Mark Radcliffe notes, SCO can also win on issues of patent, contract
law, and possible copyrights pertaining to the overall structure and
organization of Unix. SCO can also win by successfully challenging
the legitimacy of the General Public License underlying Linux. Is
the GPL legal? We don't really know. Thanks to SCO, we're going to
find out. 

SCO could win this one. Don't be sure they can't. 

That's not what I thought last week, when I wrote an editorial with
the headline, "SCO Jumps The Shark." 

SCO Jumps The Shark

But I've been doing some interviews with Radcliffe and other
industry experts over the past week, and I've had my mind changed on
the subject.  We'll be writing an article based on those interviews
over the next few days. If I were a betting man, I'd put the odds on
the outcome of the lawsuit at 50-50. The Linux community does have a
strong case, but so does SCO.

So what should you do? Boy, I wish I could give you some good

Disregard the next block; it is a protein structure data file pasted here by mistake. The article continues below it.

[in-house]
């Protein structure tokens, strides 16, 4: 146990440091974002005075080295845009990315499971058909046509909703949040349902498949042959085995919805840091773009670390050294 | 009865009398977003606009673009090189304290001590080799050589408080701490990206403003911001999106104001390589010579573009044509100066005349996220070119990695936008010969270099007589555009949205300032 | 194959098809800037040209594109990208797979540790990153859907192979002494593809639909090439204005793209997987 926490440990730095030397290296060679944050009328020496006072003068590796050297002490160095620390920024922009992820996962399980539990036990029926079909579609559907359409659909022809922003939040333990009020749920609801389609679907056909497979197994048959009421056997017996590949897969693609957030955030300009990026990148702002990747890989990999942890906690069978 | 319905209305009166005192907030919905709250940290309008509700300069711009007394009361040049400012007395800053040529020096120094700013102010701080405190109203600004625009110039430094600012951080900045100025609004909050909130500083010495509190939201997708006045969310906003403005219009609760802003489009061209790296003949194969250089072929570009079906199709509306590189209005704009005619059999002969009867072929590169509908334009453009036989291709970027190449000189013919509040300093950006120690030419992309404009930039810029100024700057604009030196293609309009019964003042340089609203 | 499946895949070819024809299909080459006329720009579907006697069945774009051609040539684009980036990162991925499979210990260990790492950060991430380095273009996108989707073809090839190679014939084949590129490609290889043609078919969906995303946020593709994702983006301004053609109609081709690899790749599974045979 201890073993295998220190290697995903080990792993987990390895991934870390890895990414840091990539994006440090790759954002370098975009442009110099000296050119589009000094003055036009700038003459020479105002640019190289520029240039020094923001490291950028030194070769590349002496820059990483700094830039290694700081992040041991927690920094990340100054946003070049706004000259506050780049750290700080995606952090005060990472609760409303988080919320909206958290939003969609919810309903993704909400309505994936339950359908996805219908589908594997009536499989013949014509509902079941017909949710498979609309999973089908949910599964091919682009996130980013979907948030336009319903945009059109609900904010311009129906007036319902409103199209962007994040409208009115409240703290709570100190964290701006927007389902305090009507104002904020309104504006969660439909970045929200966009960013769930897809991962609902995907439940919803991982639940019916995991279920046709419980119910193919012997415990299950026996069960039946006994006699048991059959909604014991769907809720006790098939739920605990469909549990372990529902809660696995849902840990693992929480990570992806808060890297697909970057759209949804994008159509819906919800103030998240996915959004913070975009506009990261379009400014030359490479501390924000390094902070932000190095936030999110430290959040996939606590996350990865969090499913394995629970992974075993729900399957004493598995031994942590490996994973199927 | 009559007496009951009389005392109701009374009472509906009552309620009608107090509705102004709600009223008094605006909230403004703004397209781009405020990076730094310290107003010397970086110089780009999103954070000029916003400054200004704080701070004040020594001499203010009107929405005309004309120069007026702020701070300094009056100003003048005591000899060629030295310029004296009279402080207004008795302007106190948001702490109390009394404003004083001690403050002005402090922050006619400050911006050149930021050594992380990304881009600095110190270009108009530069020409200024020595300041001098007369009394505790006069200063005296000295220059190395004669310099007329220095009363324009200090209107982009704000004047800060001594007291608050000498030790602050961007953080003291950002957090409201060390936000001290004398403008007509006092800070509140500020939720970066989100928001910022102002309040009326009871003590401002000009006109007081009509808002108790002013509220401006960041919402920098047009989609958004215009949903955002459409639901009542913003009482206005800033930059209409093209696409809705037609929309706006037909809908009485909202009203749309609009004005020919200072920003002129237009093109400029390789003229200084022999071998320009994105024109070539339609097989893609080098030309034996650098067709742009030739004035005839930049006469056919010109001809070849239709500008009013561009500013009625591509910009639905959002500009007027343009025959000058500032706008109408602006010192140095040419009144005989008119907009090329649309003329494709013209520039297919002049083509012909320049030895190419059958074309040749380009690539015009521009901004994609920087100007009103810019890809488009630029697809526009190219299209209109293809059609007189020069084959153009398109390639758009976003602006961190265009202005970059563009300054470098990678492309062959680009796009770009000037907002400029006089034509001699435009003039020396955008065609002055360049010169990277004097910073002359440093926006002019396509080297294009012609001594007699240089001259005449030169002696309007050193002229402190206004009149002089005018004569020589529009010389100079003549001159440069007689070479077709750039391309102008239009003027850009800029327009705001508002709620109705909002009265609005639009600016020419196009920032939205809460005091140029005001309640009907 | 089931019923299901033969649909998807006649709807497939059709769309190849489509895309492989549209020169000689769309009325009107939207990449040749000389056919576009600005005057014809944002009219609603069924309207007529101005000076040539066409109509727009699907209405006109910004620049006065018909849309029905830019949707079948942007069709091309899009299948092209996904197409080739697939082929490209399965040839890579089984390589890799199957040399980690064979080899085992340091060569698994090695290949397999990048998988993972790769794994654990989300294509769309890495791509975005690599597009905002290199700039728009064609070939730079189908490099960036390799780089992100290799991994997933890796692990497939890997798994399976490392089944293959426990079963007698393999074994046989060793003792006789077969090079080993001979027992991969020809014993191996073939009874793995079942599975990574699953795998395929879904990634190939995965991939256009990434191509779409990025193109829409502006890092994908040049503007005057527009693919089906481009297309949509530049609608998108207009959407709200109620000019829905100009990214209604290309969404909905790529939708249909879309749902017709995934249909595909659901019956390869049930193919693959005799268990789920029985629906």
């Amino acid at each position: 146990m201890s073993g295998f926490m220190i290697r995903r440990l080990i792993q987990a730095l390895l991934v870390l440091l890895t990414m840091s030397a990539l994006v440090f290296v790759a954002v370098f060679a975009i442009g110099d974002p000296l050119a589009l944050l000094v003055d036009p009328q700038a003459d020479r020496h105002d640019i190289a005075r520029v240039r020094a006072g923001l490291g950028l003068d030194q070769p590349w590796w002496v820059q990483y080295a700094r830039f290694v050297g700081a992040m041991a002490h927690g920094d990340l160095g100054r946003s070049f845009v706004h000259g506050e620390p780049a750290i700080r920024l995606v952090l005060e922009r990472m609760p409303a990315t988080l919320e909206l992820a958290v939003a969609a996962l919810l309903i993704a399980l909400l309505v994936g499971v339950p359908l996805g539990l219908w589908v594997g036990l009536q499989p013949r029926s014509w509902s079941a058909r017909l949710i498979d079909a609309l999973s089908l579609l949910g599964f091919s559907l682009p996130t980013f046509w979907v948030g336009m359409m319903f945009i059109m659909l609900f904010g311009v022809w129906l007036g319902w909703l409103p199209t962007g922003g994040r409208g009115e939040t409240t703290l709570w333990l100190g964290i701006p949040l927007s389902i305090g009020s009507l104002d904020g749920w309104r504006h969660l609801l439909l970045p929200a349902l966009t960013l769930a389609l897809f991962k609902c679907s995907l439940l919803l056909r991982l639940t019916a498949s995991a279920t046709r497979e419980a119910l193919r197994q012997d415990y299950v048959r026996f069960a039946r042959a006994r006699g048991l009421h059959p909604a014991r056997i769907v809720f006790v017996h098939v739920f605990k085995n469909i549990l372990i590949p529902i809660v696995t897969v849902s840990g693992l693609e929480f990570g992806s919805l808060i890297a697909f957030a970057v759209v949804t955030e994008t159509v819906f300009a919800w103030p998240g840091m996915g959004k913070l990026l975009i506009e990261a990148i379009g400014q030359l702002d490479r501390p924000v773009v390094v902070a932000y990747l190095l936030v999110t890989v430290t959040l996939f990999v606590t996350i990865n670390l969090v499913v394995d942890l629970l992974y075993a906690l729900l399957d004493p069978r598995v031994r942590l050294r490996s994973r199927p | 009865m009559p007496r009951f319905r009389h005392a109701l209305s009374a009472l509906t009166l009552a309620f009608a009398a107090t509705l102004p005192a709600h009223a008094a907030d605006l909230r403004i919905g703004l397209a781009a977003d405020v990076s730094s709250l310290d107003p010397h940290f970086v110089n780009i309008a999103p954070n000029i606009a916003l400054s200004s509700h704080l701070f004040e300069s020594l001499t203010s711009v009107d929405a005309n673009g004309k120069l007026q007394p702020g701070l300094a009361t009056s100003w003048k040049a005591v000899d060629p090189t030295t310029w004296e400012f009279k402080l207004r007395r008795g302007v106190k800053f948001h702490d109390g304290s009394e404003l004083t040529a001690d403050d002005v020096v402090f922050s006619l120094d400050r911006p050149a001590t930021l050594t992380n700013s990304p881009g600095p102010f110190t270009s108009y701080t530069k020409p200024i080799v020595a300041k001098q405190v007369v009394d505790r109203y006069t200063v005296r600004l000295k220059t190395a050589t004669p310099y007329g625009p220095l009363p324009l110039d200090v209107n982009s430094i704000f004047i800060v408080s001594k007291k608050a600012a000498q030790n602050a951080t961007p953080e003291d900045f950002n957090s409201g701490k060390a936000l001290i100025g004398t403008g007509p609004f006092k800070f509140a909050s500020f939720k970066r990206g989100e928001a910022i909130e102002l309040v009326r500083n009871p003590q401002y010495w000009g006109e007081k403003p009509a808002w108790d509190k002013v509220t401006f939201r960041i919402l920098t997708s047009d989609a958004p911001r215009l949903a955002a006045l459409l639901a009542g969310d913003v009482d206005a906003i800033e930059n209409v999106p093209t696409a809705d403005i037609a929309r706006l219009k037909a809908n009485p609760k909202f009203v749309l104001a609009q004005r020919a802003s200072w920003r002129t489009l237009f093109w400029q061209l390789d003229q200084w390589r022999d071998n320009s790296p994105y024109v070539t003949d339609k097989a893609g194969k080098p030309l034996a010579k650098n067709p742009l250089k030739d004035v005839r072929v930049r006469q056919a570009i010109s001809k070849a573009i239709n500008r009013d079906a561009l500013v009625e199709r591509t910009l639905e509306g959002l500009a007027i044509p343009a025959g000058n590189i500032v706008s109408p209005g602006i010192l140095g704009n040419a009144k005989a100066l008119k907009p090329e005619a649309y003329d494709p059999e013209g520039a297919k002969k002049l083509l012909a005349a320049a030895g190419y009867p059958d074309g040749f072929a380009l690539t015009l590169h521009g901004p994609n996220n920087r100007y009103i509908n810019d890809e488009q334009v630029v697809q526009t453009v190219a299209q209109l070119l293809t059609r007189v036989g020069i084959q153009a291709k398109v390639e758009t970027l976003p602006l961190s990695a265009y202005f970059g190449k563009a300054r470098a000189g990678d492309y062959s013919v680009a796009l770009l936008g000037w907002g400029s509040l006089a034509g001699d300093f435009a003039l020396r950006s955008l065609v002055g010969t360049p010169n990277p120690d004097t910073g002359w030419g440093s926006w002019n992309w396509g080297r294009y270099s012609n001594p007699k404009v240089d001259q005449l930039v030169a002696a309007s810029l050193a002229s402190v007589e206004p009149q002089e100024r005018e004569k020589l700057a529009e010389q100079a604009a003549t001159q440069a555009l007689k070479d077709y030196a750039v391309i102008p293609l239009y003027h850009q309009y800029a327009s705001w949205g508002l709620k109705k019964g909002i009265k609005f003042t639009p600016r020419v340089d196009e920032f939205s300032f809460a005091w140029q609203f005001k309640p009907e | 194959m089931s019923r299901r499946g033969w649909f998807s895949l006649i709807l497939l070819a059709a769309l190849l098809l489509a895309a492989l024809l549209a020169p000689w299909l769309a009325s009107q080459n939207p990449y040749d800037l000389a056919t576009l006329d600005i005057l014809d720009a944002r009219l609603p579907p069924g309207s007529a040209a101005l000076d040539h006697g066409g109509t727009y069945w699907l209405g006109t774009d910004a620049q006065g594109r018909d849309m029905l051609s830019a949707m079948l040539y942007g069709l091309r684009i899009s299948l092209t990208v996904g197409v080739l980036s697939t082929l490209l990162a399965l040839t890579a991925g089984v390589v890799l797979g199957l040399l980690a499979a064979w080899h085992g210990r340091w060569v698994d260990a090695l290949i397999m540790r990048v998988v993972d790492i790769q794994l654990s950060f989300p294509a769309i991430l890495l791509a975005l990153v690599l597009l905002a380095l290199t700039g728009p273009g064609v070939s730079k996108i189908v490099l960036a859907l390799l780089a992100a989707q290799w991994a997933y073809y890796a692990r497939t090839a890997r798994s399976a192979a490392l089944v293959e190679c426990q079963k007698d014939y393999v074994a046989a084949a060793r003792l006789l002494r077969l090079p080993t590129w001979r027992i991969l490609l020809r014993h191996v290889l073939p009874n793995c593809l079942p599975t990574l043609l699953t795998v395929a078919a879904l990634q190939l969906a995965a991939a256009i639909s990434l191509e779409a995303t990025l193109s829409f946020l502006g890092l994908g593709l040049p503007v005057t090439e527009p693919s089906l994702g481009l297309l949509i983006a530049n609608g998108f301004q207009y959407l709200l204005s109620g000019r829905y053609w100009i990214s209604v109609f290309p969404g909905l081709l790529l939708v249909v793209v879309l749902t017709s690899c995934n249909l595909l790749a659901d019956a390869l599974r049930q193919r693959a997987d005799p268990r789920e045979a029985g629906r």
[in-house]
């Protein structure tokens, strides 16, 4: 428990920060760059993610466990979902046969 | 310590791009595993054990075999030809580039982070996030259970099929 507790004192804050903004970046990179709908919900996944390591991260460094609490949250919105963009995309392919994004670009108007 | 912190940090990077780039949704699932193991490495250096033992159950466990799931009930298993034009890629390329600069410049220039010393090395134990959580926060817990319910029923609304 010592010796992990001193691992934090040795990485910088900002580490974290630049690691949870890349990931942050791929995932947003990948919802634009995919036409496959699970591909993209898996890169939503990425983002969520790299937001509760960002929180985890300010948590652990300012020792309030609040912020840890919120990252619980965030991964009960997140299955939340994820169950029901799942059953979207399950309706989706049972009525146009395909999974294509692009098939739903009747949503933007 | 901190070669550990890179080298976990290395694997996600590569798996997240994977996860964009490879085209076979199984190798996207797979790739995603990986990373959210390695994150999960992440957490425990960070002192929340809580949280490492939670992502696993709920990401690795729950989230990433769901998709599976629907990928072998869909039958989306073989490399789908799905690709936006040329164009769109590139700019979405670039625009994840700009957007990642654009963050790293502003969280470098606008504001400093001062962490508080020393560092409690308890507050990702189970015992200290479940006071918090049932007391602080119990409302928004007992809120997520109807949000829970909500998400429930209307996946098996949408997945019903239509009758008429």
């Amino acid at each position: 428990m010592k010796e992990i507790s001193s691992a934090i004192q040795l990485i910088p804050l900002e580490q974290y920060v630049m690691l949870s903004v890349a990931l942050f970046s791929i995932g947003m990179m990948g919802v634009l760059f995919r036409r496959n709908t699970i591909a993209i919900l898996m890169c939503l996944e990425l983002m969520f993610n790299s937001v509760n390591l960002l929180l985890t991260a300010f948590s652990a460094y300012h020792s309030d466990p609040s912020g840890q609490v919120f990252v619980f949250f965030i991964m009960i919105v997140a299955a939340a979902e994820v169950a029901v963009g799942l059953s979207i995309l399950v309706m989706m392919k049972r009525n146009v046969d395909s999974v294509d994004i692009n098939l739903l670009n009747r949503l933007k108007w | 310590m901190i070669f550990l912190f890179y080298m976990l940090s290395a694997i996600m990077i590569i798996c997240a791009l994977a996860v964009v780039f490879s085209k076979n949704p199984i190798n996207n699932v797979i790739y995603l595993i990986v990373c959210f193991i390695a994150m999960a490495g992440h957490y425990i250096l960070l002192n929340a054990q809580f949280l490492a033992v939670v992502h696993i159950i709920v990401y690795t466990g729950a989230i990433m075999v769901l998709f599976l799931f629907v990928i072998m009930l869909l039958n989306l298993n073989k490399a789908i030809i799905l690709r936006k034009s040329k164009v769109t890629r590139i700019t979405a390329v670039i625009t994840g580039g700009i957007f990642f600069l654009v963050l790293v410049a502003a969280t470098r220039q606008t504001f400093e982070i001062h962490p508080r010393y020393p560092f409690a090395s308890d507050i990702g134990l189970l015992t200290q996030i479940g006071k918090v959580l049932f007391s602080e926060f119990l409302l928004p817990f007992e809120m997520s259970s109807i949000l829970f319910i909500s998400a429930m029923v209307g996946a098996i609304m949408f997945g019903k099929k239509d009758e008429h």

advice. I wish I could even give you INTERESTING advice. But my
advice is the same boring caution that I've been giving all along:
talk to your lawyer. And make sure your lawyer is familiar with
intellectual property issues; most likely, your regular corporate
counsel isn't, unless you're already in the software business.

After receiving legal advice, decide what you think the likelihood
is that your company could be damaged by an SCO victory, and then
act accordingly. Linux is still cheap, reliable and versatile -- in
many cases, you'll find it's worth the risk to deploy Linux despite
the legal uncertainty surrounding it. 

But make sure your decision is an informed one. Don't rely on rumors
and speculation. 

P.S. My colleague, InformationWeek editor-in-chief Bob Evans, has a
different perspective. Read his editorial, in which the word
"kerfuffle" is used:

Don't Let SCO Litigation Slow You Down

--Mitch Wagner, Editor, Linux Pipeline